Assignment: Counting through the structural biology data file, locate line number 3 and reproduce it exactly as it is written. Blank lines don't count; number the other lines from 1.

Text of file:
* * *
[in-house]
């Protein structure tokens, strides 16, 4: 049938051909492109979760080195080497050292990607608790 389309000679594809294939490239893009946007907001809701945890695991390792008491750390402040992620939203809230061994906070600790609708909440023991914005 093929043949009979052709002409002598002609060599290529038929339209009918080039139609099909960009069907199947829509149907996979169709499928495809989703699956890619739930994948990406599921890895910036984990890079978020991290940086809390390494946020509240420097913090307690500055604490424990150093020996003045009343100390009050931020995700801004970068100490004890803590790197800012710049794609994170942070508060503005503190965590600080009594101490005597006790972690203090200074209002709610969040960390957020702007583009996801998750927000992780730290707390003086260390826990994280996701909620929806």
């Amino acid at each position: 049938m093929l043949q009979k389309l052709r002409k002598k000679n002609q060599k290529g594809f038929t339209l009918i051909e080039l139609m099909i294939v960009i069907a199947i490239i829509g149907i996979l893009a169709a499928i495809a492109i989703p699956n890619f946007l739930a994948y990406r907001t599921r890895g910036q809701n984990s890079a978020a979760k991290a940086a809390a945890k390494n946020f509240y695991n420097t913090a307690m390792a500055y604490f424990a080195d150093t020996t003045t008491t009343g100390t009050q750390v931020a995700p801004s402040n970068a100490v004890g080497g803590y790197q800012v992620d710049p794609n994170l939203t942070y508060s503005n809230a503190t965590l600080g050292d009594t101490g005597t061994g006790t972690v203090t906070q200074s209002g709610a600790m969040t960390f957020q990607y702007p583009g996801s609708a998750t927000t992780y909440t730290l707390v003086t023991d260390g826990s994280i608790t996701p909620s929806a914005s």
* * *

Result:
């Amino acid at each position: 049938m093929l043949q009979k389309l052709r002409k002598k000679n002609q060599k290529g594809f038929t339209l009918i051909e080039l139609m099909i294939v960009i069907a199947i490239i829509g149907i996979l893009a169709a499928i495809a492109i989703p699956n890619f946007l739930a994948y990406r907001t599921r890895g910036q809701n984990s890079a978020a979760k991290a940086a809390a945890k390494n946020f509240y695991n420097t913090a307690m390792a500055y604490f424990a080195d150093t020996t003045t008491t009343g100390t009050q750390v931020a995700p801004s402040n970068a100490v004890g080497g803590y790197q800012v992620d710049p794609n994170l939203t942070y508060s503005n809230a503190t965590l600080g050292d009594t101490g005597t061994g006790t972690v203090t906070q200074s209002g709610a600790m969040t960390f957020q990607y702007p583009g996801s609708a998750t927000t992780y909440t730290l707390v003086t023991d260390g826990s994280i608790t996701p909620s929806a914005s």